Our company offers design and construct services of sheds and garages in Romsey and surrounding areas. All our buildings are custom, we service from big to small exactly to the clients needs and specifications.
Our offices and fabrication factory are in Kyneton (35km from Romsey), allowing our company to service a wide range of areas in Victoria.
We construct the following buildings in Romsey and surrounding areas:
Other Steel Framed Buildings
Here are some past projects that we have built in Romsey:
1. Custom Shearing Shed
This shearing shed is designed in a practical sense for its purpose of shearing and the amount of persons and animals that need to be using the building at one time.
2. Backyard Shed with Roller Door
This residential storage shed offers a perfectly neat and classy solution to your home storage needs.
3. Industrial Truck Storage Shed
The dimensions of this industrial truck storage shed were designed specifically to ensure enough space was allowed to house all vehicles and trucks.
4. Customized Equestrian Stables
The stone and wood cladding of these stables take away any idea of being a tin shed. The building is unique and athletically pleasing in design.
5. Aircraft Hangar Buildings
These aircraft hangars are designed to easily store the specific airplanes that are housed in them.
Horses are capable of understanding human emotions, according to new study.
Have you ever suspected that your horse understood what you were saying to it? You might not be wrong!
We all know that horses can learn to react to signals and cues, but they can also understand the emotional state of humans.
Horses can look at a person and recognise their facial expression and the corresponding emotion, a new study has found. Not only can they distinguish between different facial expression, they also understand the importance of emotions like anger or calmness.
The study tested horse’s heart rates and head movements in response to different facial expressions. They found that angry facial expression made horses turn their left eye towards the image and have a raised heart rate. Even more impressive, they could understand photographs of angry faces.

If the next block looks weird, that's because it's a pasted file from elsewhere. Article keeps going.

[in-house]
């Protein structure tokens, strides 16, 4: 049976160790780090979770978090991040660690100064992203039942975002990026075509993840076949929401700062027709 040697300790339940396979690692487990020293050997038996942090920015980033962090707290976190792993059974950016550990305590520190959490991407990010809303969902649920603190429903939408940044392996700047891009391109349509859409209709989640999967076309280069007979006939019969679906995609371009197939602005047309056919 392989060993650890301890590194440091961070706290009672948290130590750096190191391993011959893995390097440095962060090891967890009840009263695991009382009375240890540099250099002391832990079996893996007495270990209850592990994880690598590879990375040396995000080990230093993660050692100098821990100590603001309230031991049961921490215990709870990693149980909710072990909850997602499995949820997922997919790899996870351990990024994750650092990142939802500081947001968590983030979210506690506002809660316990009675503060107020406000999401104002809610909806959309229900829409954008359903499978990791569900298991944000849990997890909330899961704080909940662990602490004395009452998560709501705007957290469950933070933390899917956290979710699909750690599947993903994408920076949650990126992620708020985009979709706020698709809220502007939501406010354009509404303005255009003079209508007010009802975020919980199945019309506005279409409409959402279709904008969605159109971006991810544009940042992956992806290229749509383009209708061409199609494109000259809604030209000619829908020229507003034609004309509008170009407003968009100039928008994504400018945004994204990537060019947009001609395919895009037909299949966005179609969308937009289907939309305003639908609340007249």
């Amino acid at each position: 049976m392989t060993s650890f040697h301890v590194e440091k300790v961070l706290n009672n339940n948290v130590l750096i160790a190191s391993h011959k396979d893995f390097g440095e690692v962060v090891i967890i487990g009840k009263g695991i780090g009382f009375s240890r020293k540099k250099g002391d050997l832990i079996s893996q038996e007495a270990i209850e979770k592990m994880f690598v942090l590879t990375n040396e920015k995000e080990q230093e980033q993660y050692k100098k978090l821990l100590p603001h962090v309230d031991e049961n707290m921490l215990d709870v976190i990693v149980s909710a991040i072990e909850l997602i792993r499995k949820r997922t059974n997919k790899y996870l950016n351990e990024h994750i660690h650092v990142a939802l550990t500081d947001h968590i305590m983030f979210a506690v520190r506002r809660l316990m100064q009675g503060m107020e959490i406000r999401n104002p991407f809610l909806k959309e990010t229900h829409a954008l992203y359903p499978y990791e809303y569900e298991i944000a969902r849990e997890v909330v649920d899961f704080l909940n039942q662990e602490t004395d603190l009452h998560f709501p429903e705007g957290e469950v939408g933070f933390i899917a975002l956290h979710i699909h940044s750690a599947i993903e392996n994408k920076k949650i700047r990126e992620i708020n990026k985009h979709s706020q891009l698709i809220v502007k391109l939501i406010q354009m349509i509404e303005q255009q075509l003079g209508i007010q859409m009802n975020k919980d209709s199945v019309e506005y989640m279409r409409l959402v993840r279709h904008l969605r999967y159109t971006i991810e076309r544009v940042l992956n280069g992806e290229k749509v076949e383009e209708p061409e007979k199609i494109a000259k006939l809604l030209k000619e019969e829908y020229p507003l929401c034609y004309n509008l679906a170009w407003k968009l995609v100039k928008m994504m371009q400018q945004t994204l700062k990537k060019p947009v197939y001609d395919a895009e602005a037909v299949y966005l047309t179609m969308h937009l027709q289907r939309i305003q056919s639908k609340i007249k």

This study leads to the idea that horses are much more emotionally intelligent than previously thought. The study implies that horses are able to cross over the emotional barrier that comes with being a different species to humans.
Another study found that horses are capable of producing 17 facial expressions of their own; 3 more than chimpanzees and 10 less than humans. It’s more evidence for the idea that the emotional word of the horse is highly developed and strongly linked to the emotional experience of humans.
So if you’ve found yourself defending the idea that riders and their horses share special, real emotional connections, you’ve just found scientific evidence to support you.
10 Mistakes Beginner Riders Make
Getting out and riding is all about doing something you love and working well with your horse. This is a no judgement zone – riding of any level is excellent and can only lead to better riding.
But below are some common mistakes people make when first riding. Keep an eye on these to make sure they don’t become bad habits in your own riding.
1. Lifting your hands too high.
This is a common one that comes from wanting to balance yourself. Your instinct will be to lift up your arms. Make sure you keep an even tension on your reins and don’t allow too much to slip through your fingers.
2. Pushing up on your toes.
When first learning to trot, many riders push themselves up with their toes, bringing their centre of gravity too far forward.
3. Putting your feet too far into the stirrup.
A common problem – and a natural thing to do. Beginners often wedge their feet as far into the stirrup as possible.
4. Putting all your weight into your butt.
One thing that makes it clear you’re new to riding is that all your weight is being taken by your butt in the saddle and none of it is being taken by your legs and feet. Your feet should carry some of your weight to make riding smoother and more in control.
5. Getting distracted by your horse.
Every rider loves horses, so it’s natural that you’ll want to look at the one you’re on. But new riders can often direct their attention too much towards their horse, without paying proper attention to where they are going.
6. Relying on the reins too much.
A good rider will communicate more through the shifting of their body weight than pulling on the reins. Giving your horse a signal to stop or turn should be accompanied by shifts in your body weight that reflect this.
7. Riding with long reins.
As your horse moves its head, it can tug the reins out of your grip. A good rider matches the rhythm of their horse so the reins aren’t pulled through their hands.
8. High knees.
Many riders keep their knees to high, as though they are sitting in a car chair. The feet should be positioned below the body, as though the rider is standing.
9. Clamping with your legs.
Good riding is all about working with the horse. New riders sometimes clamp their legs too tightly to their horse, which will make you a less relaxed rider and may affect the horse’s attitude.
10. Grabbing the saddle horn for balance.
When you grab the saddle horn, you lose control of your horse. Staying firmly in the saddle is about staying back, keeping balance, and staying in control. If you feel unbalanced, plant yourself lower into your saddle.
READ MORE: Horse arena ideas & inspiration